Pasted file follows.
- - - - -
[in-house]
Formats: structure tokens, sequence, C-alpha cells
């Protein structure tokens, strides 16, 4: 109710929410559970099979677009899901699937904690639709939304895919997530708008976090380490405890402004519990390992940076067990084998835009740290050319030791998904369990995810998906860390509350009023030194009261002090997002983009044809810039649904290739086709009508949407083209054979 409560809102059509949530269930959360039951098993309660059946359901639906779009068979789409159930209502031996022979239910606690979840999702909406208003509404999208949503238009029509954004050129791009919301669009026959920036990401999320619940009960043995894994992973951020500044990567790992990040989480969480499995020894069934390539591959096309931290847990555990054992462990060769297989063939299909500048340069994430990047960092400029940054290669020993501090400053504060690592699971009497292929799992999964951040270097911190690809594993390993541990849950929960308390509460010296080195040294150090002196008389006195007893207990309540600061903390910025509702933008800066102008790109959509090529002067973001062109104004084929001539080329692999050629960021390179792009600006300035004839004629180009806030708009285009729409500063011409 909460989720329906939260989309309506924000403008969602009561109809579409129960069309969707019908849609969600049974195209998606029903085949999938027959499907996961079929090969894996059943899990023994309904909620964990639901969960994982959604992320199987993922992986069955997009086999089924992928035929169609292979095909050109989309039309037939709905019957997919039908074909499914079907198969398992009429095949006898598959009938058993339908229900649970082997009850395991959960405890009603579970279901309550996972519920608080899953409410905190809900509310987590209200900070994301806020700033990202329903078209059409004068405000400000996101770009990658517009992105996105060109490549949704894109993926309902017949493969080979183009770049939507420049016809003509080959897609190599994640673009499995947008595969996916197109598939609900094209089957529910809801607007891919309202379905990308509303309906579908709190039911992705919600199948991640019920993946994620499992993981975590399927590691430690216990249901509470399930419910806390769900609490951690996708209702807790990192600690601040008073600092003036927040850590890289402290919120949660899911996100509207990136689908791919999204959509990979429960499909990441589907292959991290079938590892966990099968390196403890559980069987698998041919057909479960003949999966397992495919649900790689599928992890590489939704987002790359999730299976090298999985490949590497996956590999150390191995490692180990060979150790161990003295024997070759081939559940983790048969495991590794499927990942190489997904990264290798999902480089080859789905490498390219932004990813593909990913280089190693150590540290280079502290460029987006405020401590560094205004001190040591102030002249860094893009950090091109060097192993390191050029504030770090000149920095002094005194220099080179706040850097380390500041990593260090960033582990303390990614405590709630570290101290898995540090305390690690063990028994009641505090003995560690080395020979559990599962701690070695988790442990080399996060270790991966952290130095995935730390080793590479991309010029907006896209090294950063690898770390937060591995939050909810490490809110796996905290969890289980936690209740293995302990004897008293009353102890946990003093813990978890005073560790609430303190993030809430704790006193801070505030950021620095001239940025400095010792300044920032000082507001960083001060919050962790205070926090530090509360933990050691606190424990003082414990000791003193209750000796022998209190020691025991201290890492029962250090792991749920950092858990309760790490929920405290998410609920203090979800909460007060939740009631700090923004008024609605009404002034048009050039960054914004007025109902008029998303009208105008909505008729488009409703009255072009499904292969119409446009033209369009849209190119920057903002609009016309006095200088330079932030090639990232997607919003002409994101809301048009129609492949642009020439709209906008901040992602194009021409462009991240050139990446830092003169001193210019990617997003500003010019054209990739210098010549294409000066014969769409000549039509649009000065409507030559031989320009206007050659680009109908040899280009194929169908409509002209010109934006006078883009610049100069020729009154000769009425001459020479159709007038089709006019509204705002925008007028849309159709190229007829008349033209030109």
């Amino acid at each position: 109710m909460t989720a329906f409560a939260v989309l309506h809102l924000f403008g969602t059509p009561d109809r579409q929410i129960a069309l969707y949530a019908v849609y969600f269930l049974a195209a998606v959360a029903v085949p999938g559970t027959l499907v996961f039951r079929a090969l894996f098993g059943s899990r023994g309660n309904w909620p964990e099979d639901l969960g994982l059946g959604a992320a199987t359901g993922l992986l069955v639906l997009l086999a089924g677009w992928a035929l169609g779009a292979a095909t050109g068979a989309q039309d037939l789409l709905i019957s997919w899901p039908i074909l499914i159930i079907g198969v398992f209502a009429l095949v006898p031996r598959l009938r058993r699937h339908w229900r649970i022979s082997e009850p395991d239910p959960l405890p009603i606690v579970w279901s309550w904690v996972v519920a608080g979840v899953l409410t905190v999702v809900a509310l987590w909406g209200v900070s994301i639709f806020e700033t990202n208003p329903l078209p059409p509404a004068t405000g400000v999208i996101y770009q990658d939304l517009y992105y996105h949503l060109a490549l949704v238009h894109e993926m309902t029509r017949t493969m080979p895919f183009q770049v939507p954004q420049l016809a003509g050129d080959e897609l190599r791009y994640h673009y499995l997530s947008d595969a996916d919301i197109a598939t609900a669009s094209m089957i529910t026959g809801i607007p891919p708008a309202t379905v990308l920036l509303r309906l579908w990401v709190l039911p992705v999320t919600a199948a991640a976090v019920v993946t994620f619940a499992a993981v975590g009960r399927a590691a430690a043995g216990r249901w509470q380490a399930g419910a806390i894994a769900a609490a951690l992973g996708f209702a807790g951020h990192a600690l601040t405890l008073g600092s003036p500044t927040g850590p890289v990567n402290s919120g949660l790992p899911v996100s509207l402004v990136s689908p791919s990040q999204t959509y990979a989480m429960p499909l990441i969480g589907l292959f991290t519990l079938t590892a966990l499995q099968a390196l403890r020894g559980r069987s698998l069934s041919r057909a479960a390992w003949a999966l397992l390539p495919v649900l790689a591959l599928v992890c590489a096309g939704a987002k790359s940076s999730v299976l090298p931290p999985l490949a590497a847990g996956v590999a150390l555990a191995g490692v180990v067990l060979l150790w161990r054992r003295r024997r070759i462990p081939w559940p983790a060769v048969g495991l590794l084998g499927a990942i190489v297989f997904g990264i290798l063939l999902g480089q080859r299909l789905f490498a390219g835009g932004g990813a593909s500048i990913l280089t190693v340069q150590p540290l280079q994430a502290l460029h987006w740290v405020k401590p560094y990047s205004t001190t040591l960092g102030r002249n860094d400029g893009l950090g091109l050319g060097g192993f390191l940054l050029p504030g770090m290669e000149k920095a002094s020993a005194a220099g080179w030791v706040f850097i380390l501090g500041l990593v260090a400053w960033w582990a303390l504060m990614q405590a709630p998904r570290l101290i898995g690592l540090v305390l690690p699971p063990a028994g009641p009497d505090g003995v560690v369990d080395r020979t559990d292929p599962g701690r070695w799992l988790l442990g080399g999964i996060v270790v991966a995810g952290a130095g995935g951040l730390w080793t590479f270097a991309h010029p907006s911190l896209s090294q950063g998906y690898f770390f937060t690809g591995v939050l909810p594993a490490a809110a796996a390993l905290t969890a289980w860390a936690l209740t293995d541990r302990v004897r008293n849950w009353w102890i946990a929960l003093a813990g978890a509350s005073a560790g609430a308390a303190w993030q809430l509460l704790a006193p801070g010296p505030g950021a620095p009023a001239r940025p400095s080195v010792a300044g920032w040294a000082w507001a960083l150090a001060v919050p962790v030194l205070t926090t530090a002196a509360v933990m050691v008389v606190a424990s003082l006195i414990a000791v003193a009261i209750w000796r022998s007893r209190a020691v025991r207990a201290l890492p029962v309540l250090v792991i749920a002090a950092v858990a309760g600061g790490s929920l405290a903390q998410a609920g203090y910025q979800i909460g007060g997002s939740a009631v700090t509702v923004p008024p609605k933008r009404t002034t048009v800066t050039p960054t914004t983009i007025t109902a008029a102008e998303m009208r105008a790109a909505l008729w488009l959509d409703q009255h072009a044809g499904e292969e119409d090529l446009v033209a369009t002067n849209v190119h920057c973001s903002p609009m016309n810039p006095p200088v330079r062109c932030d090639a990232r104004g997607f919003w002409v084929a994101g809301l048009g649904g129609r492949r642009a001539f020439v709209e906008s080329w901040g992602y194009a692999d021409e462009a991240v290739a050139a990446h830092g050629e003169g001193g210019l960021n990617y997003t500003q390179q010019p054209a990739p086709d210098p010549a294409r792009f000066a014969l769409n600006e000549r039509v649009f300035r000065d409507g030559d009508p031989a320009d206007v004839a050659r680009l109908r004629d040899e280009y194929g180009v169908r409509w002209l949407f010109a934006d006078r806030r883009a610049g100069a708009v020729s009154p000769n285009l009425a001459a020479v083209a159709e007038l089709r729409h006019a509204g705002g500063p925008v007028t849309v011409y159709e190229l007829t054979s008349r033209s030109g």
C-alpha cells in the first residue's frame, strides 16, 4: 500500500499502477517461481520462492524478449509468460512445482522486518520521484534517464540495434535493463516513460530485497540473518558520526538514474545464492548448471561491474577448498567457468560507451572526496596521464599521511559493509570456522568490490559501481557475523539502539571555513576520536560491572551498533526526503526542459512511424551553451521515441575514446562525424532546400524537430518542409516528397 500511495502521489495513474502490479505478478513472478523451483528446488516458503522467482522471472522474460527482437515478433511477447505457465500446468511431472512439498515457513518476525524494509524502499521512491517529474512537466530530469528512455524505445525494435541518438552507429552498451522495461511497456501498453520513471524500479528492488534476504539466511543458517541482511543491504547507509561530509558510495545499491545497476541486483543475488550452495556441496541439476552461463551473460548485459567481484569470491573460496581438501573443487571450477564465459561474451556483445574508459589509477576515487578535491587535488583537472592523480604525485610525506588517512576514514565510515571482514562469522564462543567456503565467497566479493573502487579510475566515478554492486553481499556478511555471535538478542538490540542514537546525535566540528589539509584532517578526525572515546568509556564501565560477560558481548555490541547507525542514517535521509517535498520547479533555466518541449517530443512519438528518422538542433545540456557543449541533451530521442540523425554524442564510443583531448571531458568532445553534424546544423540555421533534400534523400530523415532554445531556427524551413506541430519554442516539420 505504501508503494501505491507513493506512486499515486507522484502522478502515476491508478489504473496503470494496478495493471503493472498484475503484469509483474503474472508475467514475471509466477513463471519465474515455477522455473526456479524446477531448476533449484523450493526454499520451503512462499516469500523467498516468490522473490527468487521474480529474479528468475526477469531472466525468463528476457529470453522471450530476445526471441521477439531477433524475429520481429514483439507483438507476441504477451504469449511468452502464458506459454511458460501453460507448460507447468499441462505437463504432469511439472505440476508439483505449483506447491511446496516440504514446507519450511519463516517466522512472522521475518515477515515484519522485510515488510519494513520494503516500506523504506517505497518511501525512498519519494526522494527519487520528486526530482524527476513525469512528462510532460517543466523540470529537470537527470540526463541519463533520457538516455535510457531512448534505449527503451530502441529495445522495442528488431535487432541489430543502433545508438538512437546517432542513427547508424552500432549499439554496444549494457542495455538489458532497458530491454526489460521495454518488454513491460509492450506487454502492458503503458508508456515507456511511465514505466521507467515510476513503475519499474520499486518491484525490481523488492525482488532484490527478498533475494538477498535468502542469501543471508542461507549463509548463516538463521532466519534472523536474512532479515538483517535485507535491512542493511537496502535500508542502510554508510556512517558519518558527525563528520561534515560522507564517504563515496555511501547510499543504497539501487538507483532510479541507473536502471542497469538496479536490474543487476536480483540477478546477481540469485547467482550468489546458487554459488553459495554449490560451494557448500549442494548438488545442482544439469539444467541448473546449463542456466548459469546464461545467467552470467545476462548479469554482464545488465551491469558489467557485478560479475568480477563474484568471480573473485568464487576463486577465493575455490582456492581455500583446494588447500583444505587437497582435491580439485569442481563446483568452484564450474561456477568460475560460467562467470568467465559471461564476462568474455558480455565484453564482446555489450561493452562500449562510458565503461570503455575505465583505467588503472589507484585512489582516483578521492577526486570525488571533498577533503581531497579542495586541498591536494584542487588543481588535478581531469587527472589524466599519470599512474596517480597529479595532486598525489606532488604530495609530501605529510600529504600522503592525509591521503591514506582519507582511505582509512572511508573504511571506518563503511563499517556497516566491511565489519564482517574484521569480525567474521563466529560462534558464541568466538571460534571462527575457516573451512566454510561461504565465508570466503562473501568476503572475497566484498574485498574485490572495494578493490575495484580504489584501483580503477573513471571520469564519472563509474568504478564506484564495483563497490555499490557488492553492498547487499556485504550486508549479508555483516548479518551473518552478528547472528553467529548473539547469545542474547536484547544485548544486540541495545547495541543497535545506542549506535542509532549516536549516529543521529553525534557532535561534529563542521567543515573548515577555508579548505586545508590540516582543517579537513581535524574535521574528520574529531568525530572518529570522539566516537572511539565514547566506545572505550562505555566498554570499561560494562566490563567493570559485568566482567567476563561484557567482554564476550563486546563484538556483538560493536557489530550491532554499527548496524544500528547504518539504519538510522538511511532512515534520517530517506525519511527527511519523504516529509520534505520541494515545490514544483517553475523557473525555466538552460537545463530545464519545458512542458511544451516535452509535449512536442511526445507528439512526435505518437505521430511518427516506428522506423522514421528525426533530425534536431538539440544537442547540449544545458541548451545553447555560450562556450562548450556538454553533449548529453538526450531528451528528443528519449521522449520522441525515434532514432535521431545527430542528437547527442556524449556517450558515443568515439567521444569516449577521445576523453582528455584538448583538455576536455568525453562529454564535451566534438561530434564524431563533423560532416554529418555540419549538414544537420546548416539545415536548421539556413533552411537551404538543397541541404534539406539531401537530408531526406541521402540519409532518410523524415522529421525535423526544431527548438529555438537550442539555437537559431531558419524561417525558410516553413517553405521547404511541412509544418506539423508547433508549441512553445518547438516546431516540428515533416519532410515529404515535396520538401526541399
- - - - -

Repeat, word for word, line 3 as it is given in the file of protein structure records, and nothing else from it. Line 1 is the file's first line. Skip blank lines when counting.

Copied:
């Protein structure tokens, strides 16, 4: 109710929410559970099979677009899901699937904690639709939304895919997530708008976090380490405890402004519990390992940076067990084998835009740290050319030791998904369990995810998906860390509350009023030194009261002090997002983009044809810039649904290739086709009508949407083209054979 409560809102059509949530269930959360039951098993309660059946359901639906779009068979789409159930209502031996022979239910606690979840999702909406208003509404999208949503238009029509954004050129791009919301669009026959920036990401999320619940009960043995894994992973951020500044990567790992990040989480969480499995020894069934390539591959096309931290847990555990054992462990060769297989063939299909500048340069994430990047960092400029940054290669020993501090400053504060690592699971009497292929799992999964951040270097911190690809594993390993541990849950929960308390509460010296080195040294150090002196008389006195007893207990309540600061903390910025509702933008800066102008790109959509090529002067973001062109104004084929001539080329692999050629960021390179792009600006300035004839004629180009806030708009285009729409500063011409 909460989720329906939260989309309506924000403008969602009561109809579409129960069309969707019908849609969600049974195209998606029903085949999938027959499907996961079929090969894996059943899990023994309904909620964990639901969960994982959604992320199987993922992986069955997009086999089924992928035929169609292979095909050109989309039309037939709905019957997919039908074909499914079907198969398992009429095949006898598959009938058993339908229900649970082997009850395991959960405890009603579970279901309550996972519920608080899953409410905190809900509310987590209200900070994301806020700033990202329903078209059409004068405000400000996101770009990658517009992105996105060109490549949704894109993926309902017949493969080979183009770049939507420049016809003509080959897609190599994640673009499995947008595969996916197109598939609900094209089957529910809801607007891919309202379905990308509303309906579908709190039911992705919600199948991640019920993946994620499992993981975590399927590691430690216990249901509470399930419910806390769900609490951690996708209702807790990192600690601040008073600092003036927040850590890289402290919120949660899911996100509207990136689908791919999204959509990979429960499909990441589907292959991290079938590892966990099968390196403890559980069987698998041919057909479960003949999966397992495919649900790689599928992890590489939704987002790359999730299976090298999985490949590497996956590999150390191995490692180990060979150790161990003295024997070759081939559940983790048969495991590794499927990942190489997904990264290798999902480089080859789905490498390219932004990813593909990913280089190693150590540290280079502290460029987006405020401590560094205004001190040591102030002249860094893009950090091109060097192993390191050029504030770090000149920095002094005194220099080179706040850097380390500041990593260090960033582990303390990614405590709630570290101290898995540090305390690690063990028994009641505090003995560690080395020979559990599962701690070695988790442990080399996060270790991966952290130095995935730390080793590479991309010029907006896209090294950063690898770390937060591995939050909810490490809110796996905290969890289980936690209740293995302990004897008293009353102890946990003093813990978890005073560790609430303190993030809430704790006193801070505030950021620095001239940025400095010792300044920032000082507001960083001060919050962790205070926090530090509360933990050691606190424990003082414990000791003193209750000796022998209190020691025991201290890492029962250090792991749920950092858990309760790490929920405290998410609920203090979800909460007060939740009631700090923004008024609605009404002034048009050039960054914004007025109902008029998303009208105008909505008729488009409703009255072009499904292969119409446009033209369009849209190119920057903002609009016309006095200088330079932030090639990232997607919003002409994101809301048009129609492949642009020439709209906008901040992602194009021409462009991240050139990446830092003169001193210019990617997003500003010019054209990739210098010549294409000066014969769409000549039509649009000065409507030559031989320009206007050659680009109908040899280009194929169908409509002209010109934006006078883009610049100069020729009154000769009425001459020479159709007038089709006019509204705002925008007028849309159709190229007829008349033209030109």